chamber music ftw*

There has been a lot of chamber music in my life lately, and that isn’t likely to change soon. And that’s a very good thing!

Arnica String Quartet

Last Sunday, the Arnica String Quartet played our first concert with founding cellist Heather Blackburn back in her rightful spot. It was for the wonderful Camerata Musica series in Salem, Oregon. We played music of Mozart (two of his final “Prussian” quartets) and Arriaga (his first quartet). When we originally planned this season’s programs, we decided to do some of what we thought would be less challenging repertoire. Mozart is hardly less challenging in some ways, especially musically, but technically it can be a bit less demanding than late Beethoven, Bartók, or contemporary pieces. It made for a nice way to gradually get the quartet back into the swing of things after a couple years without all of our regular members present.

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methow festival wrap up

Whew! I’m back in Portland again, after an action-packed five days at the Methow Valley Chamber Music Festival. I played three big pieces, two of which were brand new to me, and one which I hadn’t played in at least ten years. After three years of playing here, I can now declare my total love of this festival. It’s all about the people. My artist colleagues are all amazing musicians and people. We’re from all over the continent (and in some cases, the world) and our ages range widely, but we all came together and made music together, often with sublime results. The board and volunteers of the festival are some of the most dedicated and music-loving people that I’ve come across, and the setting of the Methow Valley is wildly beautiful.

Rehearsing the Dvorak E-flat Piano Quartet on the barn's main stage with Ryan, Elena, and Eric.
Rehearsing the Dvorak E-flat Piano Quartet on the barn’s main stage with Ryan, Elena, and Eric.

I had such a great time making music with my chamber music companions this past week – they were violinists Elena Urioste, Brittany Boulding, Emile-Anne Gendron, and Grace Park; cellists Eric Gaenslen and Meeka DiLorenzo; and pianist Ryan MacEvoy McCullough. Such great musicians and people! It was also great to see returning cellist/composer Paul Wiancko, and to meet the super funny and glamorous and formidable violist Ayane Kozasa. Finally, my host family, Boo and George Schneider were so welcoming and hospitable, I felt right at home in their lovely home. I wish I had some group photos of us, but we were too busy having fun to take many pictures. So these photos from my various activities at the festival will have to suffice:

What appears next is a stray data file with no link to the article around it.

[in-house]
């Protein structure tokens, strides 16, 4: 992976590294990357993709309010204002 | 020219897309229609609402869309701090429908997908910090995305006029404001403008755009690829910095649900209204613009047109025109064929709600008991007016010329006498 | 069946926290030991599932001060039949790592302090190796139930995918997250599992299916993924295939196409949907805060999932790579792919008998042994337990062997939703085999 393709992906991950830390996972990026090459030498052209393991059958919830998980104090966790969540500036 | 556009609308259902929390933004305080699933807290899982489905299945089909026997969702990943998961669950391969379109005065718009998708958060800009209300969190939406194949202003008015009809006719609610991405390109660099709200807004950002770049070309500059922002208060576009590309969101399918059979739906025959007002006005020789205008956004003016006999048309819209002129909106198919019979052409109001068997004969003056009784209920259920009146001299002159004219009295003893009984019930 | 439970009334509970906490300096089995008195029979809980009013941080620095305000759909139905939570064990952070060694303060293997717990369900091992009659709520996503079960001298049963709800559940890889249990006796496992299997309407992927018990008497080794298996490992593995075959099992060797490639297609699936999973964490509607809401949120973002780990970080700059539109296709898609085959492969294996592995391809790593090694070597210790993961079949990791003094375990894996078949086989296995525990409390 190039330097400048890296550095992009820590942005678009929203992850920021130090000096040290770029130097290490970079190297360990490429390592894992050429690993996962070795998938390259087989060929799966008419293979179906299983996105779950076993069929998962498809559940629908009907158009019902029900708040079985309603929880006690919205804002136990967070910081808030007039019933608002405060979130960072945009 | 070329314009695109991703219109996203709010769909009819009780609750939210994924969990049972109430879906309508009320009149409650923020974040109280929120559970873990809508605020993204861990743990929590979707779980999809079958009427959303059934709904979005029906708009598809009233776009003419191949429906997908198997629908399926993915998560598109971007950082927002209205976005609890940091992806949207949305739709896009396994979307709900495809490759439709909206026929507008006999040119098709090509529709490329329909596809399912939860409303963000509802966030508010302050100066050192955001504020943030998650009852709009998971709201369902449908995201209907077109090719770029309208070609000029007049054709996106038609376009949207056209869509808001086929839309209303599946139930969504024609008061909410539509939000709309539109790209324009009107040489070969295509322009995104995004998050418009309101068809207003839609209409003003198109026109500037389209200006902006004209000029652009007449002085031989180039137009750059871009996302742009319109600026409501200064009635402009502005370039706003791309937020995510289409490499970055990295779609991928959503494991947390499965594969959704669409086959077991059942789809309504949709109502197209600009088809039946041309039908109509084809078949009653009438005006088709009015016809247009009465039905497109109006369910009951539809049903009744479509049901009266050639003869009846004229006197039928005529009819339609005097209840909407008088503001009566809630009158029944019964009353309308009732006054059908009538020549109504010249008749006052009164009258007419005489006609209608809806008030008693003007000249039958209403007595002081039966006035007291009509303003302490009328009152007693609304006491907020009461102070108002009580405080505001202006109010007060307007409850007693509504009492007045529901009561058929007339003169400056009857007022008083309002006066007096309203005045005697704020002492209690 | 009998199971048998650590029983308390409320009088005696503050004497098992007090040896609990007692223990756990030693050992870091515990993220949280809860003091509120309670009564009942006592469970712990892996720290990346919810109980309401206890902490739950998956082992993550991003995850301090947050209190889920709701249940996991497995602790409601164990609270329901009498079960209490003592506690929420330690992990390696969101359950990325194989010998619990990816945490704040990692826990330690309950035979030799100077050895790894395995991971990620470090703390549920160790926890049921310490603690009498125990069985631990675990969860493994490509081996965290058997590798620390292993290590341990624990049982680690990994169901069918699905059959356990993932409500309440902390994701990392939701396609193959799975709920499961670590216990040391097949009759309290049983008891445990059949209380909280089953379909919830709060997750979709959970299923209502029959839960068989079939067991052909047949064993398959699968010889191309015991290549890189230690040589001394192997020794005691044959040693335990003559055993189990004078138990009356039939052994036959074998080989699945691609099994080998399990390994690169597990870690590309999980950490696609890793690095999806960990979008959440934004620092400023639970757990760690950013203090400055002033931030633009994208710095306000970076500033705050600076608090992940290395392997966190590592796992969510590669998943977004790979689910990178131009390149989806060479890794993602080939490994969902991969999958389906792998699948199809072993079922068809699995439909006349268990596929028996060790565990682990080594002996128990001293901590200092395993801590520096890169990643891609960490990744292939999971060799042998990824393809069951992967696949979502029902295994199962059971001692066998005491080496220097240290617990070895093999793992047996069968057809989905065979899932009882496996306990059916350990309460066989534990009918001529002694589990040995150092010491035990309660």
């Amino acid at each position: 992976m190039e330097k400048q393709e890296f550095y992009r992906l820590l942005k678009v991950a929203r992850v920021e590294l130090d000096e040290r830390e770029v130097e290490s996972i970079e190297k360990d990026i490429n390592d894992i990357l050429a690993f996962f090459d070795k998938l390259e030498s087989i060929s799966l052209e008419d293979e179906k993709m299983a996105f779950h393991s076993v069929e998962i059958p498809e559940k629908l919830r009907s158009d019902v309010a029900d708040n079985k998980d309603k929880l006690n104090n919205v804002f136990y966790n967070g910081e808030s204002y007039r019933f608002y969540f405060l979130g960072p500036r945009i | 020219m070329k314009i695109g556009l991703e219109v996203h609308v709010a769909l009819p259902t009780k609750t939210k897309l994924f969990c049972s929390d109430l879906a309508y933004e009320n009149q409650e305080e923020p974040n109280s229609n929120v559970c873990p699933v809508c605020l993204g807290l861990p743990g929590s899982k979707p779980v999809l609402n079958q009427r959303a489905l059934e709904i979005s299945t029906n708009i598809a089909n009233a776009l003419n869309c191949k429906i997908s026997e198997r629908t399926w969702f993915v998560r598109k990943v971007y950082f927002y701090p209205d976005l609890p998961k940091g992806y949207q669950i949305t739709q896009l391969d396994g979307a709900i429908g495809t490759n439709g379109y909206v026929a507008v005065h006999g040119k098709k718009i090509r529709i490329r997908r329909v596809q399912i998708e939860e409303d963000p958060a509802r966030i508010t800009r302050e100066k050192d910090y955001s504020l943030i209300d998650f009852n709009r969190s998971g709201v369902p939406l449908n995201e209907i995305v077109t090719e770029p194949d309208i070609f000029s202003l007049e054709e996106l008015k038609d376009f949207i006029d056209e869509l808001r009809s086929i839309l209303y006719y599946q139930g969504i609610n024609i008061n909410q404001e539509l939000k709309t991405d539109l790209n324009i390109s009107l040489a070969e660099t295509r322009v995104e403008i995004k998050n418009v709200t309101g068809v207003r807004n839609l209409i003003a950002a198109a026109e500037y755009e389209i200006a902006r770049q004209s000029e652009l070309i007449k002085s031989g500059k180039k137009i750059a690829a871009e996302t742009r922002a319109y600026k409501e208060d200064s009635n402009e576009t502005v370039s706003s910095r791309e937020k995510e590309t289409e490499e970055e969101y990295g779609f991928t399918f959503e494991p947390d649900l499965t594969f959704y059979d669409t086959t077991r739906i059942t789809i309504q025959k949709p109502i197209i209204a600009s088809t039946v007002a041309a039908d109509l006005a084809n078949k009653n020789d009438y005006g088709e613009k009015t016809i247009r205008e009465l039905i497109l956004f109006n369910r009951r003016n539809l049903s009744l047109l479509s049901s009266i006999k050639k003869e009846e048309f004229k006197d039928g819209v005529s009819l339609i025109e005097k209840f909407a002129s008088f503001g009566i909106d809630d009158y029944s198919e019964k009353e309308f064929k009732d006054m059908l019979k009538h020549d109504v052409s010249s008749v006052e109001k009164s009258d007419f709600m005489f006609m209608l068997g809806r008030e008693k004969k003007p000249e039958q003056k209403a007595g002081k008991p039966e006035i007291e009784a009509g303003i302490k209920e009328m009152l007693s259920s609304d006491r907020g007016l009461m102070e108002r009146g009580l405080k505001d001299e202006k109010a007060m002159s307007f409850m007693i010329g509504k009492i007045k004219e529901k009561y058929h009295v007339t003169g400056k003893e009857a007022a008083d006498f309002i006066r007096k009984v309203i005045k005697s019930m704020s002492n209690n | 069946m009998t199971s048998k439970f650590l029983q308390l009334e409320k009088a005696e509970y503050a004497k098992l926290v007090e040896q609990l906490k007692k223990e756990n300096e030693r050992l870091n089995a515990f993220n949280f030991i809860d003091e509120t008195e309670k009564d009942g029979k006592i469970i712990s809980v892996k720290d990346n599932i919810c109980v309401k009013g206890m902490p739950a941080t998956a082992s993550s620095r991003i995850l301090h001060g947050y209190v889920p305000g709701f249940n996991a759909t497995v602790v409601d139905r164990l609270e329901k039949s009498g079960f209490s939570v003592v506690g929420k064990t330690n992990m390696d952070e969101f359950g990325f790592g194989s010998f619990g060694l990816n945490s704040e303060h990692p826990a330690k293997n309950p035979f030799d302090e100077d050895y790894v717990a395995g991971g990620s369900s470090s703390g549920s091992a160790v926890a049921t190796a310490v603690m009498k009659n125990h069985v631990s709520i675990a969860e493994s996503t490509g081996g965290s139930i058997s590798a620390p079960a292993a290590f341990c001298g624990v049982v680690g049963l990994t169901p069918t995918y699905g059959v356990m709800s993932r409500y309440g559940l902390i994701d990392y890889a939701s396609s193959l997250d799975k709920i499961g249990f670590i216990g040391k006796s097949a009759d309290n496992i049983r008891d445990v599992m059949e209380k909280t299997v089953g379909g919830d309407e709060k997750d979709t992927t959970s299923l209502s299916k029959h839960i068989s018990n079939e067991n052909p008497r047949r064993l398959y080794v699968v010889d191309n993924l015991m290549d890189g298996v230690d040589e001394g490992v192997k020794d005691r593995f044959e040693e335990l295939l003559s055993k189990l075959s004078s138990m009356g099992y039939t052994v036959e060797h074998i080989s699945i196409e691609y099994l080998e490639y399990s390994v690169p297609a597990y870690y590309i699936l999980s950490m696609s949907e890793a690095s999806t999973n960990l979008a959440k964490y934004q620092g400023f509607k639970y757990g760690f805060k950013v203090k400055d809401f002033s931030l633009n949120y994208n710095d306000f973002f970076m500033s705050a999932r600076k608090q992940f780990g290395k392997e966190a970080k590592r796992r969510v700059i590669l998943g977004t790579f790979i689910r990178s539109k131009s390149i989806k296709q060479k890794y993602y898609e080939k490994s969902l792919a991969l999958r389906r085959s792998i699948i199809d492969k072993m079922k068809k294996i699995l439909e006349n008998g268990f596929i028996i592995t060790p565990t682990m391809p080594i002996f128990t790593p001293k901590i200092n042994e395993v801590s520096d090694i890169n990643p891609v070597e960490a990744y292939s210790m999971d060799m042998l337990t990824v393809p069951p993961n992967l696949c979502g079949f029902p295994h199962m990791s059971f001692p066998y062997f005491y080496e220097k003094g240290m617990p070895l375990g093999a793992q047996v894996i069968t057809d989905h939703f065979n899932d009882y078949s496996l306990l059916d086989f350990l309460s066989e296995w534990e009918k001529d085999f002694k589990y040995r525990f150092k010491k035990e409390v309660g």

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classical up close in lake oswego

lake grove presbyterian church sanctuary
lake grove presbyterian church sanctuary

Friday night I got my first chance to play on the awesome Classical Up Close series presented by musicians of the Oregon Symphony. I had played a ‘blitz’ event at the OHSU Center for Health and Healing in the South Waterfront neighborhood a couple days earlier (also very fun!), but this was my first chance to both attend and perform at one of the evening concerts.

The concert was held at the incredible sanctuary of Lake Grove Presbyterian Church in Lake Grove. It’s a gorgeous setting (they did a $2M remodel several years ago), capped by one of the most striking organ installations I’ve seen – contemporary and grand. The acoustics are also very friendly to all instruments, and the feeling of playing on the stage was very comfortable. It’s a gem!

To say that this was a unique experience is to underrate it substantially. With Kyle Mustain (OSO English hornist) as the master of ceremonies, each group of musicians performed, and then the floor was opened to questions from the audience. All sorts of inquiries were fielded, from “how much do you practice?” to “what instruments do you play?”. Even some viola jokes were told, when the subject of what the difference between the violin and the viola was: “they’re the same size, just the size of the performers’ heads are different”.

Principal cellist Nancy Ives and pianist Cary Lewis warm up before the concert.
Principal cellist Nancy Ives and pianist Cary Lewis warm up before the concert.

There was beautiful playing all around, a chance to perform with colleagues that don’t normally sit near one another on stage, and the warmth from the audience and the musicians was palpable. If you haven’t yet had a chance to attend one of these very special concerts, you really owe it to yourself to get to one of the two remaining evening concerts – 7:30 tonight at West Linn Lutheran Church [map], and Sunday evening at 7:30 at The Old Church [map] in downtown Portland. There will also be continuing short blitz concerts each day around town as well. Check out the web site for details! www.classicalupclose.com